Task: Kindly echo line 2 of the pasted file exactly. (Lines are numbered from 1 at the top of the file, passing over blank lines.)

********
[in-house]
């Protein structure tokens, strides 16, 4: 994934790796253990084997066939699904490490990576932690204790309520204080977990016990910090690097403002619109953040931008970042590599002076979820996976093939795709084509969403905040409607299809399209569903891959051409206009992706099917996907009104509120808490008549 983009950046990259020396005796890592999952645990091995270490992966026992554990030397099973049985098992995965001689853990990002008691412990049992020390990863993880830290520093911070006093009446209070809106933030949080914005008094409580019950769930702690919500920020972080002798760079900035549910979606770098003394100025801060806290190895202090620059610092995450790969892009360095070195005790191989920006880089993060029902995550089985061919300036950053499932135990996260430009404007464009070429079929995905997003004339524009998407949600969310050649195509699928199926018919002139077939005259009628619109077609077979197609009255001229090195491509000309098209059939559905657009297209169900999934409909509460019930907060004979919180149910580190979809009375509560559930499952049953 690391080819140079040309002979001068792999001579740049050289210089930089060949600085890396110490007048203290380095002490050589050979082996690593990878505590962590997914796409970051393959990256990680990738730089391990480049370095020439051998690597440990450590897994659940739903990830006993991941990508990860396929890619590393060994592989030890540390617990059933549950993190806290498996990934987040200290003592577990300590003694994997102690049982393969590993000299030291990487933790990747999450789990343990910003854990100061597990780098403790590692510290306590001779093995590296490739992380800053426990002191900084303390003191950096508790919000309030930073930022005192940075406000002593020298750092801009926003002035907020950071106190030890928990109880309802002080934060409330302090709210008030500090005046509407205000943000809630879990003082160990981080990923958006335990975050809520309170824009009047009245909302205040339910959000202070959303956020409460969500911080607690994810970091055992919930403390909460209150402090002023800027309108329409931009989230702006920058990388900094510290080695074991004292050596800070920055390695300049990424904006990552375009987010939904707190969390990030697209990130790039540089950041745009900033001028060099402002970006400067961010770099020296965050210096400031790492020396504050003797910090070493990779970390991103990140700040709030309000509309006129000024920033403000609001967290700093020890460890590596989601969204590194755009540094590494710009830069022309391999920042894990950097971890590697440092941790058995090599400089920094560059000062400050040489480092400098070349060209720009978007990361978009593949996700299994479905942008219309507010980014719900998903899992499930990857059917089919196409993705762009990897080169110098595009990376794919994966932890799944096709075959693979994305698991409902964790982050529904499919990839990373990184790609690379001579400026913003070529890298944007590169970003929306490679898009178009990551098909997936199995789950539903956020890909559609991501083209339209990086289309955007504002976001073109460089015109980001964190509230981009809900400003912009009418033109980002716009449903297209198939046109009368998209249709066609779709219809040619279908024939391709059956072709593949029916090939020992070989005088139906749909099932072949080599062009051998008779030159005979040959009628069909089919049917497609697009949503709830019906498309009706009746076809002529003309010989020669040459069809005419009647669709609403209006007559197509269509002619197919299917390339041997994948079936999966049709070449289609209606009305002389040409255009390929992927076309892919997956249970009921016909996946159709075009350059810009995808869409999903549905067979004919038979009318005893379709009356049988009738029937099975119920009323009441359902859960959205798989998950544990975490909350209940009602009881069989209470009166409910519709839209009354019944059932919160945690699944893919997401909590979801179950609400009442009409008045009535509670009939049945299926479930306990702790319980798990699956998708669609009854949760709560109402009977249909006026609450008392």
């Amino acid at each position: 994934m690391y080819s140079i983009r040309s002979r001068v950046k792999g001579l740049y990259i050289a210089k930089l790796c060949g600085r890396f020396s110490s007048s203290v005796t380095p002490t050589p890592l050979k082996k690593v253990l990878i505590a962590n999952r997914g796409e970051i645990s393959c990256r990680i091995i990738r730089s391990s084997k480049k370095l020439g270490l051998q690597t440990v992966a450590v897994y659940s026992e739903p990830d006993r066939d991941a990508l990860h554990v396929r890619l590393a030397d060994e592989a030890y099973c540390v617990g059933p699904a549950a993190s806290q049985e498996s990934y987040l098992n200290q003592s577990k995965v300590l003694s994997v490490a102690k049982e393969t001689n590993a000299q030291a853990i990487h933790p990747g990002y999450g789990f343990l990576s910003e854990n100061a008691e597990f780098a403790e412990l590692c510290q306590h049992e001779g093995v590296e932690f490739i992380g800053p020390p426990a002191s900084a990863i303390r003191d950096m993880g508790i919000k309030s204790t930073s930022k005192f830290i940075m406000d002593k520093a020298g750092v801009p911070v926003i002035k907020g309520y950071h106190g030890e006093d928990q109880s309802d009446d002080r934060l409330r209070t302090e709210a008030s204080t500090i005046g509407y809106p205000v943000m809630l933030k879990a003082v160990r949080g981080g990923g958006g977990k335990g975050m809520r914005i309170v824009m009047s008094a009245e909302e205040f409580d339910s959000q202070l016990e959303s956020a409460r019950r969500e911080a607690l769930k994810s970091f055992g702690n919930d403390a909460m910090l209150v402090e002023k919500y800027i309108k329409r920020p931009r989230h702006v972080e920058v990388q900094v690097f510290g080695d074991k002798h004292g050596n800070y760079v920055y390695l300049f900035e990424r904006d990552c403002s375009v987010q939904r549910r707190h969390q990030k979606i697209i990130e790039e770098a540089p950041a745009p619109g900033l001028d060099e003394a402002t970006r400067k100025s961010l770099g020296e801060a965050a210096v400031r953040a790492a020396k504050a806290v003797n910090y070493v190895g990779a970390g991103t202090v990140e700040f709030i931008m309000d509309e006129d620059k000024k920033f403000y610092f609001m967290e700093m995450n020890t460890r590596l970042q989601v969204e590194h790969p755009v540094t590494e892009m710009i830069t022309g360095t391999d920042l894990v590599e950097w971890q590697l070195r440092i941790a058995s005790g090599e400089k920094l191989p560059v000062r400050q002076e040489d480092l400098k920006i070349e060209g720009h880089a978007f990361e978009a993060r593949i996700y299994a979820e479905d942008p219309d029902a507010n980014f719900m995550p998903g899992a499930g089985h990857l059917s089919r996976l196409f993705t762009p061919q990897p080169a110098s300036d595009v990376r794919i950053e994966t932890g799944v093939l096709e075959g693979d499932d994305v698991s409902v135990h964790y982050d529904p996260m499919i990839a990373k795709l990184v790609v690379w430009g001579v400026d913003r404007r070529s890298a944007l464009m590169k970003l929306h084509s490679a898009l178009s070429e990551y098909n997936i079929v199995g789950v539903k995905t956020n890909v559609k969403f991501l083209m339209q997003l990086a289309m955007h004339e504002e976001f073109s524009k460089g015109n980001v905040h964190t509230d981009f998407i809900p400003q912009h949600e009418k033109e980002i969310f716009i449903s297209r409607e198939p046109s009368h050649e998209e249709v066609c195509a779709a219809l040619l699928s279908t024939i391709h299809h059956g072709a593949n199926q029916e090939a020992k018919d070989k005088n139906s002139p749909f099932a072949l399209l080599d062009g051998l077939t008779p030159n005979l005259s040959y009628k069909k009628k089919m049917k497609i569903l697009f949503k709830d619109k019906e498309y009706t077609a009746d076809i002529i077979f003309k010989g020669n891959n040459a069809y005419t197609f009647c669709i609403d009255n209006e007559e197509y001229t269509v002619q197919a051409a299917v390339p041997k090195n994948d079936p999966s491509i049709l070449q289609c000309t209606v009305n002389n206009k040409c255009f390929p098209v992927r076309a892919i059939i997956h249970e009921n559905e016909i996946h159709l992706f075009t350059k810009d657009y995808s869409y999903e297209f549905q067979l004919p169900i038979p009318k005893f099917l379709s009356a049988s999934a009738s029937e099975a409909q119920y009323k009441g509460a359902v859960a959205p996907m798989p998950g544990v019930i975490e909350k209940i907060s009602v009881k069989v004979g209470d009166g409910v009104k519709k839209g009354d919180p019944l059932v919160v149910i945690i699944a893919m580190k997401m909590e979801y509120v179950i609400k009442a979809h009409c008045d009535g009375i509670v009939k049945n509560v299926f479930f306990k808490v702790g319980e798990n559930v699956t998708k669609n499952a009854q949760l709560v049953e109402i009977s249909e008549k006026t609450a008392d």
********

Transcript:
């Protein structure tokens, strides 16, 4: 994934790796253990084997066939699904490490990576932690204790309520204080977990016990910090690097403002619109953040931008970042590599002076979820996976093939795709084509969403905040409607299809399209569903891959051409206009992706099917996907009104509120808490008549 983009950046990259020396005796890592999952645990091995270490992966026992554990030397099973049985098992995965001689853990990002008691412990049992020390990863993880830290520093911070006093009446209070809106933030949080914005008094409580019950769930702690919500920020972080002798760079900035549910979606770098003394100025801060806290190895202090620059610092995450790969892009360095070195005790191989920006880089993060029902995550089985061919300036950053499932135990996260430009404007464009070429079929995905997003004339524009998407949600969310050649195509699928199926018919002139077939005259009628619109077609077979197609009255001229090195491509000309098209059939559905657009297209169900999934409909509460019930907060004979919180149910580190979809009375509560559930499952049953 690391080819140079040309002979001068792999001579740049050289210089930089060949600085890396110490007048203290380095002490050589050979082996690593990878505590962590997914796409970051393959990256990680990738730089391990480049370095020439051998690597440990450590897994659940739903990830006993991941990508990860396929890619590393060994592989030890540390617990059933549950993190806290498996990934987040200290003592577990300590003694994997102690049982393969590993000299030291990487933790990747999450789990343990910003854990100061597990780098403790590692510290306590001779093995590296490739992380800053426990002191900084303390003191950096508790919000309030930073930022005192940075406000002593020298750092801009926003002035907020950071106190030890928990109880309802002080934060409330302090709210008030500090005046509407205000943000809630879990003082160990981080990923958006335990975050809520309170824009009047009245909302205040339910959000202070959303956020409460969500911080607690994810970091055992919930403390909460209150402090002023800027309108329409931009989230702006920058990388900094510290080695074991004292050596800070920055390695300049990424904006990552375009987010939904707190969390990030697209990130790039540089950041745009900033001028060099402002970006400067961010770099020296965050210096400031790492020396504050003797910090070493990779970390991103990140700040709030309000509309006129000024920033403000609001967290700093020890460890590596989601969204590194755009540094590494710009830069022309391999920042894990950097971890590697440092941790058995090599400089920094560059000062400050040489480092400098070349060209720009978007990361978009593949996700299994479905942008219309507010980014719900998903899992499930990857059917089919196409993705762009990897080169110098595009990376794919994966932890799944096709075959693979994305698991409902964790982050529904499919990839990373990184790609690379001579400026913003070529890298944007590169970003929306490679898009178009990551098909997936199995789950539903956020890909559609991501083209339209990086289309955007504002976001073109460089015109980001964190509230981009809900400003912009009418033109980002716009449903297209198939046109009368998209249709066609779709219809040619279908024939391709059956072709593949029916090939020992070989005088139906749909099932072949080599062009051998008779030159005979040959009628069909089919049917497609697009949503709830019906498309009706009746076809002529003309010989020669040459069809005419009647669709609403209006007559197509269509002619197919299917390339041997994948079936999966049709070449289609209606009305002389040409255009390929992927076309892919997956249970009921016909996946159709075009350059810009995808869409999903549905067979004919038979009318005893379709009356049988009738029937099975119920009323009441359902859960959205798989998950544990975490909350209940009602009881069989209470009166409910519709839209009354019944059932919160945690699944893919997401909590979801179950609400009442009409008045009535509670009939049945299926479930306990702790319980798990699956998708669609009854949760709560109402009977249909006026609450008392």